The Best Of Slick & Twisted Trails (2013)

I don’t do crowds. Especially not outdoors.

Sure, I can deal with a packed grocery store or a sports bar with a full house, but a wooded hiking trail should never feel like a subway station at 5:15 p.m. It doesn’t matter how awesome the scenery is or how much of a challenge the terrain presents, people-packed paths drive me bonkers.

It’s this somewhat irrational angst that motivated me to launch Slick & Twisted Trails almost exactly one year ago. I wanted to create a forum and resource for folks who crave remote and unusual outdoor experiences; those who love secret trails, hidden ruins, abandoned campgrounds and discovering unique ways to explore the wilderness.

And since that time, this little trekking blog has certainly gotten its fair share of mentions, likes and re-tweets. The largest travel magazine in Sweden even did a little blurb about my free ebook on hidden hiking trails. Not sure what it says, but I’m told good things.

It’s been a blast. So to mark the end of 2013 and the first full year of Slick & Twisted Trails, I’ve put together this list of the blog’s greatest hits. If you haven’t read ‘em yet, hopefully these stories will help you discover the trails less traveled.
 

The 5 Strangest Hikes In The World

Grüner See, trail

A submerged foot bridge at Grüner See. By winter, people will be walking over it once again.


One of my all-time favorite stories on the site. From a conspiracy theorist’s dream camping spot to a network of paths that’s underwater half of the year, this article shows you just how weird hiking can get.
 

Snowshoeing Isn’t Always So Gentle

snowshoe-slider3
Just a month after re-launching S&TT, this article attracted a huge spike in readers. Maybe there’s a lot of snowshoers out there that hate the ‘mellow’ stigma tied to the activity. That’s certainly fair. Because as this article shows, snowhoeing can be tough as hell.
 

The Inca Trail less traveled

The ruins of Choquequirao.
Originally published in Adventure Travel Magazine, this feature-length article details my trek to the little-known ruins of Peru’s Choquequirao.
 

Why You Should Hike At Night

night hiking
I loved writing this article because there were so many layers to it. For example, some groups use night hikes to help inner city kids in L.A. conquer their fears. And that’s just one of the many benefits of trekking in total darkness.
 

Solo Backpacking Is All About Heart & Soul

backpacking solo
This one really connected with some people — I still get the odd message about it. I suppose a lot of folks have struggled with decision whether or not to take on a multi-day backpacking trek all by their lonesome. I know I have.
 

9 Killer Camping Gadgets For Backpackers

Without a doubt, this is the most popular article on S&TT. Part of the reason for that is its strong ranking in search engines, but also I just think hikers love to read about cool gear. Simple as that.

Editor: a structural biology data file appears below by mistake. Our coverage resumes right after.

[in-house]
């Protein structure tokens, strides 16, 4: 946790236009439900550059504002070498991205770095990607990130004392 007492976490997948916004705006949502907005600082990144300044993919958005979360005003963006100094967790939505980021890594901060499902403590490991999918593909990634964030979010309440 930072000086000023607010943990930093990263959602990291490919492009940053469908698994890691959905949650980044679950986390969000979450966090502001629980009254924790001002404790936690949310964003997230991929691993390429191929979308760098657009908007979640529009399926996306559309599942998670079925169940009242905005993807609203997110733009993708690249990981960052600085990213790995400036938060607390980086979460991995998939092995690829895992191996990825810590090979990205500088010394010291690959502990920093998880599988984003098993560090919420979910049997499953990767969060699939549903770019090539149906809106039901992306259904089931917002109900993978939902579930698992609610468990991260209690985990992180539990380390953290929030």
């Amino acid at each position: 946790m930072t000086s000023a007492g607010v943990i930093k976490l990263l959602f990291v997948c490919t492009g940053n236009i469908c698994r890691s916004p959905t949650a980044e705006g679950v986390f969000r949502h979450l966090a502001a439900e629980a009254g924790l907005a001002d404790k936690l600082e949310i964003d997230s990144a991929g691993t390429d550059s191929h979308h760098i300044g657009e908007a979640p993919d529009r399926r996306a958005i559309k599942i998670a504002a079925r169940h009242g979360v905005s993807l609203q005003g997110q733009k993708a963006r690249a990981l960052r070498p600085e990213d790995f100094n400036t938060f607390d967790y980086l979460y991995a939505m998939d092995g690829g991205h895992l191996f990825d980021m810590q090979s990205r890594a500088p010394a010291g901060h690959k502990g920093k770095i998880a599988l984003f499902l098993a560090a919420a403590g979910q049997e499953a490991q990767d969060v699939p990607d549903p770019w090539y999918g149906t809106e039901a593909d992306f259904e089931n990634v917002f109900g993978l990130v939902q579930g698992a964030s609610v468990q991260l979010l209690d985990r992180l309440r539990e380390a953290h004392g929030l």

A Warm Welcome In Remote Laos

Trekking through mist to the remote village of Ahka in northern Laos.

Trekking through mist to the remote village of Ahka in northern Laos.


Contributed by travel writer Holly Cave, this feature story takes readers into a remote village tucked deep within the northern hills of Laos. It offers a rare glimpse at a fascinating culture.
 

How to Tell if Your Hiking Partner Might Get You Killed

pile of empty beer cans
Who wouldn’t want to know if their hiking partner will get them killed? This article is part legit advice, part tongue-in-cheek commentary. It got a pretty good reaction from people and hopefully served as a warning to some.

So that does it. If you have a favorite S&TT article that didn’t make this list, I’d love to hear about it. Otherwise, I hope you keep reading into 2014. I’ll hopefully have a few new voices contributing to the website and maybe even a surprise or two.
 

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About

Dustin Walker is a journalist, travel copywriter and editor/owner of Slick and Twisted Trails. Follow him on Twitter @dustinjaywalker

2 Comments to The Best Of Slick & Twisted Trails (2013)
    • Leigh
    • Dustin you’ve done some great posts this year. I used to hike regularly around the Flatirons in Boulder at night – mostly because I knew the trails so well. This year I was backpacking in Pukaskwa NP on the shores of Lake Superior and our group of 3 ended up backpacking for 3 hours in the dark – on tough trails until we could go no further. Thankfully we were able to find enough level ground on the trail to throw up tents for the night. It was quite the experience.

      • Dustin Walker
      • Thanks for the kind words Leigh!

        Yeah, hiking at night can be great — but I sure wouldn’t want to be caught in the dark for 3 hours on tough terrain. Good thing you found a spot to camp.